Alton Evening Telegraph from Alton, Illinois on June 12, 1963 · Page 1
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June 12, 1963

Alton Evening Telegraph from Alton, Illinois · Page 1

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Wednesday, June 12, 1963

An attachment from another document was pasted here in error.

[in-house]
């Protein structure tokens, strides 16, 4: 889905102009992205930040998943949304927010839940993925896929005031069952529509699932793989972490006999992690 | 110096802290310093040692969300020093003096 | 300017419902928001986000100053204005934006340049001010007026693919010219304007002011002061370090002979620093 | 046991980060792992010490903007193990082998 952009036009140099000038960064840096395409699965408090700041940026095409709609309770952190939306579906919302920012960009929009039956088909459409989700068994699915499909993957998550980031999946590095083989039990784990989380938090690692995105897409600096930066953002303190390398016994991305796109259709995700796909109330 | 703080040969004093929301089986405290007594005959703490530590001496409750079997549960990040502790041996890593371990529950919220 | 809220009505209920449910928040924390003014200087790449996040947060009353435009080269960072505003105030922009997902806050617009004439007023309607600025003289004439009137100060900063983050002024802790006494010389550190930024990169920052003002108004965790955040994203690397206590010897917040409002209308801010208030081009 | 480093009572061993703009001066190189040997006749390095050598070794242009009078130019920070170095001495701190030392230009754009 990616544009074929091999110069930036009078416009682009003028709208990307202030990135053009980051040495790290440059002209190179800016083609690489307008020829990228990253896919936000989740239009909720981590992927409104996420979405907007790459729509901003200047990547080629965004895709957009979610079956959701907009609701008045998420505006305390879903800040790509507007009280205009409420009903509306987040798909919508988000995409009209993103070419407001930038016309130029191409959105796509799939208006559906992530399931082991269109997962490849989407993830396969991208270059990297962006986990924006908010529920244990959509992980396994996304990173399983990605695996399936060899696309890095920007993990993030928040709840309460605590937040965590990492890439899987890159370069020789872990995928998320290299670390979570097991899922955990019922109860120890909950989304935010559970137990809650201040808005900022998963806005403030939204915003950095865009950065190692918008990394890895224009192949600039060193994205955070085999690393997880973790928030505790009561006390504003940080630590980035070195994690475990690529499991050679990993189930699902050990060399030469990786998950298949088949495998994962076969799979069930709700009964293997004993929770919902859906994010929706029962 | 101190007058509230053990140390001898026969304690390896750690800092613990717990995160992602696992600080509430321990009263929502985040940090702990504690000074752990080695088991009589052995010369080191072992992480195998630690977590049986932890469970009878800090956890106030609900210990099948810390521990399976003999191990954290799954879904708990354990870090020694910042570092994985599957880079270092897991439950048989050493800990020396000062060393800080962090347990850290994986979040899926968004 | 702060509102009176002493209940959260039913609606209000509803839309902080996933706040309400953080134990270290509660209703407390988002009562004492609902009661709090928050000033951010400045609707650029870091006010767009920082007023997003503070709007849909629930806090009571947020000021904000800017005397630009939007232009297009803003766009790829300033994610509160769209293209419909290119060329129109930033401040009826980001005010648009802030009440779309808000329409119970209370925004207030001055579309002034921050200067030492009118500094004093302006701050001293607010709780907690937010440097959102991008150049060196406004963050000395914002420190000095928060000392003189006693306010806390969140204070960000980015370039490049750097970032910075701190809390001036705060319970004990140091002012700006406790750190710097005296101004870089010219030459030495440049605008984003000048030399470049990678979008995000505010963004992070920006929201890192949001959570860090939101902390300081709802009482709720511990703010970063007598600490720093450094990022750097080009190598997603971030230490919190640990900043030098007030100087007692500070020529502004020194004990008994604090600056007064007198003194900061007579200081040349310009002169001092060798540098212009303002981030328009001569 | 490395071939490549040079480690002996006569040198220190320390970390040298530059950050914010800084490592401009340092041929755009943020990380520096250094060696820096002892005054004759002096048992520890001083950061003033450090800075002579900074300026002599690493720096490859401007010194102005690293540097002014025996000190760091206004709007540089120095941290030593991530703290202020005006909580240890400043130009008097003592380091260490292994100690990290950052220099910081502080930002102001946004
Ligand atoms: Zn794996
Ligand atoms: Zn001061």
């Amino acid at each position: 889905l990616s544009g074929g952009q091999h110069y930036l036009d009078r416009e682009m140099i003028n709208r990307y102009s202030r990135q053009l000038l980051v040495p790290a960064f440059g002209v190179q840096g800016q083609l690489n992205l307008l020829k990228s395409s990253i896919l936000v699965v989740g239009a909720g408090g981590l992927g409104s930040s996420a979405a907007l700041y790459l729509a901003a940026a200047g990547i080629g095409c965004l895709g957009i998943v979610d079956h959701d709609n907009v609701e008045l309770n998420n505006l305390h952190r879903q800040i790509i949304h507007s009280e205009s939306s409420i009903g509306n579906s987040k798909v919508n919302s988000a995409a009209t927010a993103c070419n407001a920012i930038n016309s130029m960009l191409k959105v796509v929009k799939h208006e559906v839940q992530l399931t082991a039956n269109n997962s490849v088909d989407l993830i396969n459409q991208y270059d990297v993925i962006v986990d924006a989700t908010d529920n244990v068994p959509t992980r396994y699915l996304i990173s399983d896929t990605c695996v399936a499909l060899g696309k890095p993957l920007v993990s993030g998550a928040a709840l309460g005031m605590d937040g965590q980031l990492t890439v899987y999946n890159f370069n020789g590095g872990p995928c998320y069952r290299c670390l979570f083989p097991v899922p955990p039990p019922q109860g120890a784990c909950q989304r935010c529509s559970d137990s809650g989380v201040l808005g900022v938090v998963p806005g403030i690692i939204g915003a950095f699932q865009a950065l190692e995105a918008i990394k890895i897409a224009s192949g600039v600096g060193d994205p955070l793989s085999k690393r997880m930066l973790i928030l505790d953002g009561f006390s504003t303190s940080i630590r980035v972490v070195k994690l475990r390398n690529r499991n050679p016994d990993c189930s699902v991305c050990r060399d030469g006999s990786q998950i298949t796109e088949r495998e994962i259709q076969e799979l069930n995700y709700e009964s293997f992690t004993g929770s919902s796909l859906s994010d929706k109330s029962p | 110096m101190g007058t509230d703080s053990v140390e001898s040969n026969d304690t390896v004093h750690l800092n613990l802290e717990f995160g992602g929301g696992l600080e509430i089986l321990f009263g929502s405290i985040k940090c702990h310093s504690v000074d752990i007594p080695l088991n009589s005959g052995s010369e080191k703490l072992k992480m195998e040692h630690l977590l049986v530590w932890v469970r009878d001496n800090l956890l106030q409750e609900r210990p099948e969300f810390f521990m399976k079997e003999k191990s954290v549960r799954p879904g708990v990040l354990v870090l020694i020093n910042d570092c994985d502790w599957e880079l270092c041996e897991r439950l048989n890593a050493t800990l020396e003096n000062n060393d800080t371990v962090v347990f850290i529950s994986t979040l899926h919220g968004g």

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Inside i MARKETS :: ::: PAG SOCIAL PAGE 18 SPORTS PAGE 29 COMICS ' . PAGE S4 TELEVISION . . I PAGE 35 CLASSIFIED PAGE 36 ALTON EVENING TELEGRAPH Serving the Alton Community for More Than 127 Years CLOUDY THURSDAY Low G5, High 85 (Complete Weather, Page 2) Established January IS, 1836. Vol. CXXVIII, No. 127 ALTON, ILL., WEDNESDAY, JUNE 12, 1963 40 PAGES No Place For Race Here: JFK WASHINGTON (AP) - President Kennedy has warned the nation that discrimination against Negroes has lighted "fires of frustration and discord" that threaten lives and the public safety. The President outlined a broad legislative program he will propose to Congress next week. He said It will be based on the proposition "that race has no place In American life or law." A great change Is at hand, he said, and "our task, our obligation, is to make that revolution, that change, peaceful and constructive for all." Kennedy appeared Tuesday evening on radio and television in a fireside civil rights lecture to Americans of both North and South only hours after Alabama Gov. George C. Wallace bowed to federal pressure and stepped aside to let two Negro students register at the previously all- white University of Alabama "I hope that every American, regardless of where he lives, will stop and examine his conscience about this and other related incidents," said Kennedy. Not Just White "When Americans are sent to Viet Nam or West Berlin, we do not ask for whites only," he said. "It ought to be possible, therefore, for American students of any color to attend any public 7c Per Copy Member of The Associated Press. LET ME OUTl NAACP Official Slain at Jackson; Alabama U. Quiet Jcanie Ann Moore, three-year-old Hartford girl who was burned over 40 per cent of her body last April, is going home from the hospital today. She was photographed at Alton Memorial Hospital where she had undergone treatment. institution they select without having to be backed up by troops." "In short," Kennedy added, "every American ought to have the right to be treated as he would wish to be treated, as one would wish his chisdren to be treated. But this is not the case." Kennedy, declaring that America faces "a moral crisis as a country and as a people," said he will ask Congress to make a civil rights commitment "it has not fully made in this century." The President said he will propose legislation that would: 1. Prohibit stores, hotels, restaurants and theaters from dis- Says Bank Foes 'Short-Sighted' Opponents of limited branch banking in Illinois today were described as "short-sighted" and "serving only their own self- interest" by an Alton banker as the banking bill was defeated in the legislature for the third time this morning. "People need limited branch Tony Pro Convicted of Extortion criminating against Negroes. 2. Allow the federal government to take a more active part in court suits aimed at desegregating public schools. 3. Afford greater protection for Negroes' right to vote. Acknowledging the new laws are not enough, Kennedy said, however, that in too many parts of the country wrongs are inflicted on Negroes because they have no remedies at law—and "unless the Congress acts, their only remedy is the street." Backing In Congress, leaders of both parties promised to put their shoulders to the wheel. "I recognize that Congress has a responsibility in this field," said Senate Republican Leader Everett M. Dirksen, "and there should be some action in this session on effective civil rights legislation. To this end I will devote my best efforts." Senate Democratic Leader Mike Mansfield predicted, "We'll have civil rights legislation at this session and it looks like we will be in session for the remainder of the year." House Speaker John W. McCormack, D-Mass., said the President's speech "would have NEWARK, N.J. (AP)—Anthony (Tony Pro) Provenzano powerful leader of the New Jersey Teamsters been Union found Joint guilty Council, has of extorting $17,100 from a New York trucking firm. The verdict against the chunky, 46-year-old Provenzano was delivered Tuesday night by a U.S. District Court jury of six men and six women. They received the case Monday. Provenzano faces a maximum banking in Illinois," said Lawrence Keller, president of the Alton Banking and Trust Co. "The bankers who opposed it are not considering the needs of the people." "They won't even support a banking facilities law, which would allow banks that are hemmed in, like, ours, to provide drive-in facilities within 1500 feet of the main office. The present law but allows us to not a street, sentence of 20 years in jail and a $10,000 fine. Judge Robert Shaw said a sentencing date would be set after Provenzano, who is at liberty in $2,500 bail reports to his probation officer Thursday. Provenzano was accused of extorting $17,100 from Dorn Transportation, Inc., of Ren.sselaei', N.Y., from 1952-59 to insure labor peace at its Secaucus, N.J., terminal, where drovers of Local 560 were employed. Child Prostitute Involved in Case Of Man, Woman A woman charged with accepting money from a 13-year-old pros- facilities." Keller's comments came after the House rejected a bill to provide limited branch banking by a vote of 113-40. The House banking committee had earlier voted 32-4 to recommend against passage of the bill. This was the third straight session of the legislature in which a limited branch banking law was rejected. Keller said a combination of "the 547 one-bank towns in Illinois," the currency exchanges and the savings and loan associations joined to oppose the bill. "Bankers in the one - bank towns," he said, "have a virtual monopoly in banking, and they are afraid of competition. They are fearful that if branch banking comes in, they will not have a monopoly in their communities. AirReduction Picks Alton As Plant Site The Air Reduction Co., a New York firm with a distribution station in Alton, will build a $9,000,000 plant at Alton to make industrial gases, the Telegraph learned today. Neither the location of the new plant nor when the date of construction will begin was immediately known. A one mile oxygen pipeline will be built from the Alton plant to the Laclede Steel Co. mill, it was learned. cross an alley, Liquid nitrogen production will to set up. such be sold to McDonnell Aim-aft Corp. in St. Louis for use in space simulation chambers to'test missiles and rockets. The company also said it will spend $5,500,000 to expand its five- year-old industrial gas plant near Los Aangeles. Recovery of Burned Girl Said Amazing Little Jeanie Ann Moore, 3, daughter of Mr. and Mrs. Eugene Moore, 104 E. Maple St., Hartford, is going home from the hospital 2 Negroes Attending Classes By RELMAN MOBIN TUSCALOOSA, Ala. (AP)—Two Negroes—a girl and boy—went to their first classes at the University of Alabama today and white students extended friendly hands in an atmosphere of tranquility. Two girls walked with Vivian Malone as she went from her dormitory to a classroom building. They chatted as they strolled. And a white youth called James A. Hood "Jimmy" in advising him that he had taken the wrong turn along the tree-lined campus at one point. Across from Comer Hall, where Miss Malone went to study business administration, a National Guardsman in green fatigue uniform stood. Nearby were three federal marshals. Marshals Follow The marshals had followed the 20-year-old Negro discreetly in a car from her domritory a quarter of a mile away. The car was well behind Miss Malone and two white coeds who chatted with her as they walked along to class. One State Highway Patrol car drove around the area. But there were no crowds and no incidents. Students at the university seemed to take the situation in stride. Hood, 20, the other Negro admitted to the school Tuesday un- protection TO FIRST CLASS great weight with the country as well as Congress." But from a southern Democrat came warnings of filibuster and * _. luesda ^ violence. "If the President tries to enforce his legislative proposals titute who allegedly consorted with an elderly resident of 01 i n Home in East Alton was fined think it will mean violence," said Sen. Allen J. Ellender, D-La. "The threat I just heard tonight that the Negroes will lie in the streets if there is a filibuster— which there will be—will mean a lot of bloodshed.. I'm sorry this is what is in store—more violence, tion." bloodshed without ques- TODAY'S CHUCKLE There's only one difference between learning to drive a car and learning to play golf. When you learn to play golf, you don't hit anything. «D 1963, General Features Corp,) The Olin Home resident, Wiley Busker, 69, was charged with taking indecent liberties with a child. This morning Busker waived preliminary hearing before Wood River Police Magistrate 0. W, Vernor and was bound over to the Madison County Grand Jury. He was freed under $5,000 bond. The woman, Mrs. Mary Forgey of 843 Old St. Louis Rd., Wood River, pleaded guilty before Vernor during a preliminary hearing. Vernor stayed $400 of the $500 fine. On May 9 Busker pleaded guilty to a disorderly conduct charge in connection with another 13-year- old girl and was fined $500. The girl was remanded to j venlle authorities. "The currency exchanges are politically strong and have lots of funds in the fight. They also have a great deal of influence over the many Chicago members of the banking committee." Keller said the bill would probably be presented again at the next session of the General Assembly, but "no decision has been made yet on the future." Soviets Report on Radar Probe of Mars MOSCOW (AP) - Soviet scientists reported Tuesday that a 22- million mile radar probe of Mars showed sizable flat areas on the planet's surface. The news agency Tass said (hi 1 probe was made last February. It said the radio waves took over 11 minutes to travel to Mars and back. der National Guard also was unescorted. The huge campus quadrangl was thronged with students hurry ing to clashes. A few newsmen were present Otherwise, it looked like the star of a normal day on the campus Hood, walking to his first class started to take a wrong turn. A student in a short-sleevec shirt saw him and called, "Hey, Jimmy, it's over this way." Hood smiled his thanks. The two students enrolled Tuesday when segregation's wall around Alabama public schools cracked behind federalized National Guardsmen. Miss Malone is studying business administration and Hood's major will be psychology. Third Negro A third Negro student, Dave today after an amazing recovery from critical burns. The tot was admitted to Alton Memorial Hospital April 22 with burns over 40 per cent of her body, suffered when the contents of a vaporizer spilled on her. Fast work by doctors at the hospital after the accident contributed to the girl's recovery. Burns over 40 per cent of the body are usually fatal. Jeanie underwent many skin grafts. The accident occurred when the girl, undergoing treatment home for a cold, crawled out bed during the night and tripped ver the vaporizer cord and spill ed the hot steam over her body. McGlathery, plans Thursday at the DATA AT THE DAM 8a.m. temperature Yesterday's hlRh79'. low 67°. Precipitation 24 hrs. to 8 n.m. None. today 62" River stage below dam at 8 a.m. 7.2. Pool 23.2. Kids Play and... Jet's Had It! HILLSBORO, 111. (AP)—The city is giving a jet airplane back to the Air Force complaining it could not hold up under punishment from children. The single seat F85 jet fighter of the 1940s was placed two years ago in a municipal playground for youngsters' use. The City Council voted Tuesday night to have it hauled back to Scott Air Force Base, Belleville. Officials said in a report children had stripped metal from the fuselage, had pulled loose interior wiring, and had shattered the aircraft's bullet- resistant window panes. Flag Day Friday Sales Tax on Old Glory Hits Holiday Observance to enroll university Huntsville center, 150 miles nortl east of Tuscaloosa. Gov. Georg C. Wallace declined to say whet] er he will stand in the doorwa there as he did futilely her Tuesday. He turned back federal official and delayed registration of th two Negroes only briefly at th University of Alabama. Then h yielded to an Alabama-born gen eral of the state's 17,000-man Na tional Guard, federalized by pres idential order. The breaching of the racial wa in Alabama, which had been th only state without token Integra at lion in public schools, provided of dramatic prelude to a demand b President Kennedy for obliteratio of color lines in the nation. Kennedy said Tuesday night a nationwide radio-televisio broadcast that he will seek un precedented legislation next svee to eradicate racial bariers in pr vate businesses serving the pub lie. This includes hotels, restau rants, theaters and retail stores. Ask Commitment "I shall ask the Congress . . to make a commitment it has no fully made in this century to th proposition that race has no place in American life or law," the President said. TUSCALOOSA, Ala. —Vivian Malone, center, walks to her first class at the University of Alabama at Tuscaloosa today. Two unidentified white girls accompany the Negro coed who enrolled Tuesday. No troops or marshals accompanied her. (AP Wirephoto) Housing Bill to Get Only Sketchy Notice Illinois sales tax regulations are making more difficult the promotion of a full observance of Flag Day, several sources said today. Flag Day is this Friday. Willfard Ice, downstate supervisor of rules and regulations of the Illinois Internal Revenue Dept. said there is no exemption from sales tax in the selling of U.S. flags. Before 1961 a non-profit organization could sell the flags without such a tax, he said. The change has caused some private firms to discontinue the, patriotic gesture of selling flags at cost. One Alton dealer selling a flag kit must charge a 10-cent sales tax on the $2.57 purchase. However, flown each more flags year despite are the dampening effect of the sales tax, a store owner said. But it would catch on faster withoul the tax, he added. The largest flag that will be flown in Alton Friday is the 10-by-15-foot one at the Bank of Alton on Washington Avenue. The largest flag in the country is displayed by the Hudson Dept. store of Detroit. That flag is 235 by 104-feet and covers seven stories of the bulking. Representatives of various veteran organizations in Allon lave pointed up the lack of in- ;erest in patriotic observances. In 1942 Congress proclaimed * set of rules for the displaying and honoring the flag which is ailed the Flag Code, A violation of the code provides for a fine up to $250 and a jail sentence up to six-months. Buddhists Riot Against South Viet Nam SAIGON, South Viet Nam (AP) —Milling crowds gathered in front of Buddhist pagodas today for memorial services for a monk who burned himself to death in protest against President Ngo Dinh Diom's religious policies. Combat police in battle dress blockaded at least five pagodas, including the one wher« the monk's body lay. Monks said police granted permission for about 100 Buddhists at a time to enter the building to pay homage. One pagoda defied a government ban and flew a giant five- colored Buddhist flag until police ordered it down. The propose'd housing ordinance designed to make possible urban renewal of Dogtown, will have only sketchy attention tonight rom Alton city council, the hous- ng committee chairman said today. On the other hand, broader as- iccts of the presently-stalled ur- ian renewal program are expect- d to be brought up by represen- atives of the Area Federation of -.r.bor. Alderman Elvis Tarrant, chairman of the council's housing committee, to which was referred a housing ordinance recommended by the City Plan Commission, said that his committee will seek any further time for • submitting recommendations. "The committee will report to- night," said Tarrant, "but the report will be short and sweet. It will merely ask the housing ordinance be laid over in committee to the next meeting." 'Needs More Time' "The housing committee has beam work," Tarrant added, "but it needs more time. Before compiling our report we want to be sure it is based on solid facts with no guess work." No housing ordinance is presently before the council by formal introduction. The copy in hand was referred to the committee for a report which might give the ordinance formal introduction. From an outside angle, the housing measure also will be brought before the city legislators. Three representatives of Alton- Wood River Area Federation of Labor have been named to address the council on the urban renewal ordinance, and the privilege of council floor has been requested for them. They are Buddy Davis, Jerry Dalton, and Arvil Pickering. Urged Favorable Action A month ago the Federation urged city officials to take favorable action to bring about urban redevelopment of Dogtown (East End Place). By resolution, it expressed its support of the renewal program as based on the proposed housing ordinance "providing for inspections only by due process of law." Also expected to be heard by the council tonight is James LaMarsh, acting manager of Alton Municipal Band, who will speak in connection with a petition by 3,066 signers asking that a tax to maintain the Muny Band be retained. A resolution proposing elimination of the band tax is pending before the council, and is slated for a report by the band commit- Murder Weapon Recovered Bl I.LKT1.V JACKSON, Miss. IP) — Chief of Detectives At. B. IMnree snid today police luivc, found the murder rifle used in the killing of Metlgiir W. Evers. JACKSON, Miss. (AP)—Medgar W. Evers, one of the Negro leaders in the massive civil disobedience campaign against racial discrimination in Jackson, was shot to death in (he driveway of his home early today. Police launched a widespread search for his assassin. They said they had no definite leads. Evers, 37, Mississippi field secretary of the National Association for the Advancement of Colored People, died at University Medical Center about 50 minutes after he was shot. Chief of Detectives M. B. Pierce called the shooting "most unfortunate." He asked the FBf to assist in the investigation. In New York, Roy T. Wilkins, executive secretary of the NAACP, said the death of Evers "demonstrates anew the blind and murderous hatred which obsesses too many Mississippians." "In their ignorance they believe that by killing a brave, dedicated and resourceful leader of the civil rights struggle they can kill the movement for human rights. They cannot." $10,000 Reward Wilkins said the NAAC'P was posting a $10,000 reward for Evers' assassin. Evers was shot as he stepped out of his car about 12:30 a.m. He had been in his offices conferring with NAACP attorneys after an integration rally. The bullet struck Evers in the right side of his back, passed through bis body and smashed into his house. The slug went through a plate glass window at an angle, pierced a wall and hit * refrigerator. The bullet bounced off the refrigerator onto a counter near the sink. Police found it beneath a vatermelon. Police said the weapon was apparently a 30-30 rifle, a weapon commonly used for deer hunting in this area. Officers said the assassin was probably 150 feet away from Evers. tee, headed nell Jr. by John E. McCon- Later, Willie Mae Bishop, a white teen-ager who lives near the spot where officers believe the shot was fired, told newsmen she saw three men running away from the scene. Evers was carrying several NAACP sweatshirts when he stepped from his car and was shot. 'Jim Crow Must Go' The blood-spattered shirts, bearing the legend "Jim Crow Must Go.," remained in the driveway for several hours. TRAIUS END JACKSON, Miss.—Bloody trail shows path where mortally wounded Medgar Evers, field secretary for the National Association for the Advancement of Colored People, sought to make it into his house after being shot by a 80-30 caliber bullet in the back. (AP Wirephoto) Macmillan Gets Backing C? Of Cabinet By TOM KEKOV LONDON (AP)—Prime Minister Harold Macmillan held an emergency Cabinet meeting tixlay andj reportedly persuaded his shaken ministers to back his handling ol the Profumo vice scandal. None of the ministers would speak publicly about the meeting and, in fact, none of them looked very happy about it. But the usually well-informed British Press Association said it was evident thai the meeting "was a harmonious one and that there may well be a unanimity of view." These facts leaked out: —The Cabinet received the report of an inquiry into whether resigned War Minister John Pro- fumo violated security in his relations with model Christine Keeler who was having an affair at the navy cap- same time with Soviet tain, Eugene Ivanov. —Decisions were readied on tactics to restore Conservative par- its lowest ebb crisis which Anthony Eden, ty confidence, at since the Suez brought down Sir then prime minister. Evers staggered past his station wagon, parked in the driveway, and collapsed in the carport. His wife, Merle Beasley Evers, 30, became hysterical when she saw her husband. Afterward, the grief-stricken Mrs. Evers said. "The children, we were up. And the children fame out and tried to talk to their Daddy." Police said they believed the assassin fired from a vacant lot across a triangular shaped vacant lot where 1 twi. streets converge. Houston \Vells, 3(1, a NVijro furniture dealer and another nemh- bor, C. Quinn, summoned police. A cruising patrol car was on the scene in less than two minutes, Wells said. Police units converged on livers' modest, frame house in N ( rih Jackson. Hours later they were questioning neighbors. Small groups of Negroes—nuny in nightelothes—huddled on porches. Three t'liiUIivn The couple had three children, Darrell Konyathi, II); Deni:;o, 8; and Van Dyke, 3. Evers, who would have been 3S on July 2, spoke to Tuesday night':, integration rally ''n the Nero Masonic Temple where NAAPP offices are locals!. He urged continued participa- :ion by Negroes in protj.si clenuin- :rations and expressed confi- lence they would "win the battle." "We will do everything pessihle to apprehend the guilty party or parties," said Pierce.